I then informed the Returning Officer, Steven Clark, that it was good to go, and we discussed my role in the election. As I wrote the software, we felt that it would be better if I retained access to the server in case something went wrong. However, to ensure that things remained transparent and above board, I agreed not to access the server except in the presence of the Returning Officer once the election began, and the Returning Officer would be able to check the access logs if required to make sure that everything was ok. As I had access to the server, we agreed that I would not vote, and I chose not to express any opinions about the candidates during the running of the election. It was also agreed that I would not have administrator access to the election software, so I would not be able to view the progress of the election. That access was exclusively limited to the Returning Officer.
The Returning Officer then created an account with the election software which I configured to have administrator access. He confirmed that things were fine from his end, and informed the Secretary, Charles Gregory, that the members could be told that the election was now open. However, email problems meant that the Secretary did not receive the Returning Officer's email, or my subsequent replies when the Secretary followed up to see if things were ready for his announcement. This meant that the Secretary remained unaware that the Returning Officer and I were ready for the election to be announced on the mailing list. I became aware that there was a problem with email when I received a message from the Secretary informing us that he would be unavailable for a period, and providing a copy of the official announcement to be forwarded to the members mailing list when things were ready to go. When I became aware of the problem, and noting that the Secretary was unavailable, I took it upon myself to send the message to the mailing list per the Secretary's instructions. Accordingly, although the election software was ready and running at the scheduled time, the official announcement to the mailing list was delayed by several hours.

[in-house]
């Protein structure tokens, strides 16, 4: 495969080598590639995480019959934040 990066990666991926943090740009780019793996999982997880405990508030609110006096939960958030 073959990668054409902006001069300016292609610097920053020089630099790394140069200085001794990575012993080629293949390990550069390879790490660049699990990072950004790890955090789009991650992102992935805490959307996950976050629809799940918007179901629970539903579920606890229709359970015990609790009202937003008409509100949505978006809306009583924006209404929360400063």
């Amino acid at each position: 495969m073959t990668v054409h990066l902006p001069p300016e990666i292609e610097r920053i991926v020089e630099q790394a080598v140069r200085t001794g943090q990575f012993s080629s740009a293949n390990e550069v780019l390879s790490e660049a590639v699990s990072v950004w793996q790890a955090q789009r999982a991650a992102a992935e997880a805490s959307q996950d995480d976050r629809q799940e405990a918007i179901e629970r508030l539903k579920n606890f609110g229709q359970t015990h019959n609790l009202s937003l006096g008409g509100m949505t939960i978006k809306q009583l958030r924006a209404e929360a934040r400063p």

Running of the election